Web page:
Kathy Tidswell was interviewed by Mark Kilfoil on CHSR's (97.9FM) program "The Lunchbox," on July 6th, 2018.
MK: Hi Kathy, it’s nice to meet you today.
KT: Nice to meet you.
MK: We’re down in the (Soldiers’) Barracks once more, and I’m having a chance to chat with another one of the wonderful artists down here. First of all, your title “fibre artist,” I love this title because it covers a lot of different potentialities. How do you express that?
KT: I paint on fabric and use free-motion stitching to add texture. So, because it is fibre, I consider myself a fibre artist.
MK: So did you start out as a painter and then decide you wanted that extra dimension?
KT: No, I was at an executive quilt guild meeting and saw a little what <indistinct> thread paintings, and it had beautiful little cottages, British cottages with flowers and everything in the background, and it was painted with free-motion embroidery and it just kind of spoke to me. So I worked from there, trying to develop my own methods. There was a book in the library, just a small edition, and it just said use acrylic paint, so I started full painting paints which didn’t really work. Anyway, I got my sewing skills to where I thought they were good enough, but not my art skills, so I took oil painting lessons from Daniel Price for about five years, that fit into the family schedule since it was in the day time, and I took some watercolour lessons and drawing lessons.
MK: So you kind of brought this almost full circle a couple of times then? Starting with basic sketching and then doing the embroidery over it, and then the better painting and the embroidery over it. So you described it as “free stitching”?
KT: Free-motion, so any regular zigzag sewing machine, and you lower the teeth that normally pull it through. So when you do that, your needle will go up and down and if you put it in zigzags, it will go sideways, but it won’t move anywhere. So you put your work in a hoop, and you move the hoop to create a stitch; so a basic sewing machine.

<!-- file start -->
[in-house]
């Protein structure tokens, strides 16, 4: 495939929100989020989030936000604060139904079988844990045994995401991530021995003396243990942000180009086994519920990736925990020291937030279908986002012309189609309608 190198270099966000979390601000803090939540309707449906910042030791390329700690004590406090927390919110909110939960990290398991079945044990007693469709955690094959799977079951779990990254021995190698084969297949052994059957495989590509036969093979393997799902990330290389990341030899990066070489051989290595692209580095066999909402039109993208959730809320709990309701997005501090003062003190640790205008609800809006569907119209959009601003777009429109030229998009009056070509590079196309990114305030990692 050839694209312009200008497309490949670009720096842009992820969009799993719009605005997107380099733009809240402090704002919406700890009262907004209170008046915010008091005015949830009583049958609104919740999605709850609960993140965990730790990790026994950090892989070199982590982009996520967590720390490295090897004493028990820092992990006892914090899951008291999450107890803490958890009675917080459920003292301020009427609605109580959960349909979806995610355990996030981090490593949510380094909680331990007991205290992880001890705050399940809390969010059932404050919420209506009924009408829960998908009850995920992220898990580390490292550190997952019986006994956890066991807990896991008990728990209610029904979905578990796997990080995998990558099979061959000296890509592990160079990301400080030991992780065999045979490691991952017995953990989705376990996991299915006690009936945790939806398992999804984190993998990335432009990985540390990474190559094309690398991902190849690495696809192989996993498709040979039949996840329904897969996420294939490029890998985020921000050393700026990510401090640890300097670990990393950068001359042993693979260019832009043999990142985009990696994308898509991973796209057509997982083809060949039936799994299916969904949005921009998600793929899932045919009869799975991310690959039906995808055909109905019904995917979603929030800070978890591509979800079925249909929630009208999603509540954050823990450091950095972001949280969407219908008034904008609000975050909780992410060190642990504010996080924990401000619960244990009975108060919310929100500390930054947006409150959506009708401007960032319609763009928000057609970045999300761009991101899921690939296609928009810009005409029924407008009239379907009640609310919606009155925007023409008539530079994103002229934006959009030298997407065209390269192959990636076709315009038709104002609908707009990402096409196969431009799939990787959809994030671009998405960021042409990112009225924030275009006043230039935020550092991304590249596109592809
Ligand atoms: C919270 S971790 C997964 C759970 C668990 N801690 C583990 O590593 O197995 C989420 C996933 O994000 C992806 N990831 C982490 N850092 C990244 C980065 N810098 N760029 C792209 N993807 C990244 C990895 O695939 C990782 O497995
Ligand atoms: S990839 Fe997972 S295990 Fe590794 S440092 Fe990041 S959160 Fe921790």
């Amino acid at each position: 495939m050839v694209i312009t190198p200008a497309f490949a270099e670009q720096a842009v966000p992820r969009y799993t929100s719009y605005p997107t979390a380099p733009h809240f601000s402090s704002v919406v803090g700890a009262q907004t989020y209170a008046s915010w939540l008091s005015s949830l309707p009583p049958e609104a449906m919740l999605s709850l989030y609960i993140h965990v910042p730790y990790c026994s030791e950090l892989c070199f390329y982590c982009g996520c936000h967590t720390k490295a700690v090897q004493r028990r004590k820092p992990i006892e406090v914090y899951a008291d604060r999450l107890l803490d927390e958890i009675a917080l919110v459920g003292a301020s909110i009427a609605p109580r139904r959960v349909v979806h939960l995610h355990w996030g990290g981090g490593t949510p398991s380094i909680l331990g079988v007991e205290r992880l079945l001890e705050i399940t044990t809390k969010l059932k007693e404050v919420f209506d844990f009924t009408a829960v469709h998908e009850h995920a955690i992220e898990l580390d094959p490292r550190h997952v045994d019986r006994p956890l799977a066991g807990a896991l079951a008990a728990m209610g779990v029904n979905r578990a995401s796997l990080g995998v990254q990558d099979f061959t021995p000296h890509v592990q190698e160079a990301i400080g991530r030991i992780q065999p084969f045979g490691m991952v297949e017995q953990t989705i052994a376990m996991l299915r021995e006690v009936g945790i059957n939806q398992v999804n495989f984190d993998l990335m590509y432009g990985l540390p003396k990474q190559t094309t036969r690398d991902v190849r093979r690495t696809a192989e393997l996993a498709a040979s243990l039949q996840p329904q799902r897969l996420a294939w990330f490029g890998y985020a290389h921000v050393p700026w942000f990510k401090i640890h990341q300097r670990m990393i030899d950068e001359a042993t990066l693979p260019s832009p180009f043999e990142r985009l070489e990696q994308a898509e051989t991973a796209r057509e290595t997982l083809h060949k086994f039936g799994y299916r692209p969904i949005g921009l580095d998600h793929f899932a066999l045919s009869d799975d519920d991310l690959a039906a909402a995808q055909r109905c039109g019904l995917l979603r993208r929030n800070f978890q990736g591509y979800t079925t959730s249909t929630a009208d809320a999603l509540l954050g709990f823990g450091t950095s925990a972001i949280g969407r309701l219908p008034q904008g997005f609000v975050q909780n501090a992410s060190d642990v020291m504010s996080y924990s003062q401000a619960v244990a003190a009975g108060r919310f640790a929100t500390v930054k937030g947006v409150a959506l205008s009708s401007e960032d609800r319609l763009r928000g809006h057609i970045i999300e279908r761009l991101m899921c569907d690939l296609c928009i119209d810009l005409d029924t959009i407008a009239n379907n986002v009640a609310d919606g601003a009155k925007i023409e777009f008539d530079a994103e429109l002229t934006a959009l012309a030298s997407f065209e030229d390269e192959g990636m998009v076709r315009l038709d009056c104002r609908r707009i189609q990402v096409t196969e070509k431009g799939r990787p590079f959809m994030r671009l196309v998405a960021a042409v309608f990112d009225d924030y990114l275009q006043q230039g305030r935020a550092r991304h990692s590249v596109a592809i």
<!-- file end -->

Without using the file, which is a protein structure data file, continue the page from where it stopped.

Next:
MK: Were you doing a lot of sewing? Was that part pretty natural to you already?
KT: I didn’t do any sewing until after I graduated from university; my mom used to make all my clothes, but I wasn’t interested. I used to do same hand-embroidery things like some hand-quilting, but I took sewing class after I graduated from university, and then when I had my first child I stayed home from work, after having worked for eleven years, and we got a little craft group in the community Burtts Corner, so we all started off doing things like tacky Christmas ornaments, and then we all started sewing and making appliques and quilting, got better machines.
MK: So this has been something that, while you initially weren’t thinking about doing, you got more and more engaged with it over time. And then that book, you said, kind of changed everything.
KT: Right. My daughter lives in the UK, and most of the work is done in the UK and Australia, I mean it’s done in Canada, but the hotbed of it is there, so it was kind of like a dream of mine that I would do something in the UK. So in 2007, I did take a four-day course with Alison Holton Wales. It was good, and it was kind of like life’s ambition to go there.
MK: That must’ve been pretty amazing. What was the course on?
KT: So, she does the sort of work I do, except she paints on silk, and then uses free-motion embroidery on the silk, so it was just up my alley. I like realistic things, and her work is very, very detail-oriented and realistic.
MK: Now, working on silk; you have to be pretty confident to be working on silk I suspect.
KT: Yes, and I stuck with my cotton when I got back home. Silk spreads much more; her work doesn’t leave very much background. The silk is painted, a lot of it acts as a guide to where you’re going to stitch. So with a lot more stitching in some spots, and she uses cotton threads, so it’s a dull thread against the silk background, where I use cotton, which is a dull fibre, with a rayon thread, which has a seam. So it’s sort of reversed.
MK: With painting, most of the time, you can paint over a mistake that might be made. How do you do it with the sewing? Or is it something where every mistake is just an opportunity?
KT: You can. It’s not easily done, but you can.
MK: So how much time does it take to make a piece? Is there any kind of notion?
KT: That dog took me forty hours.
MK: So that dog is about, I’d say, six by eight or something like that?
MK: So is that over a painting or is that all thread?
KT: Well, the background, the green, is painted, and the stitching is done on a quilt, and then I cut it out and attached it.
MK: That’s quite a commitment to a piece. How do you keep yourself motivated? Is it that you see every thread make that massive difference or is it more of “don’t think about until the day has passed?”
KT: Sometimes when you’re starting off it looks pretty ugly; things don’t blend until you get to the end. So it’s just experience that keeps you going. That was the neighbour’s dog, it had been in a swimming pool, so its hair was kind of shaggy compared to what it normally would be. But I wanted to do a few dogs. And I’ve done quite a few birds. People generally like those because I make them dimensional, so I stitch the birds, it’s all done free-motion, and then attach it and make it three-dimensional.
MK: So when you say the extra three dimensions, you’re putting some cotton matting behind this or just thicker material?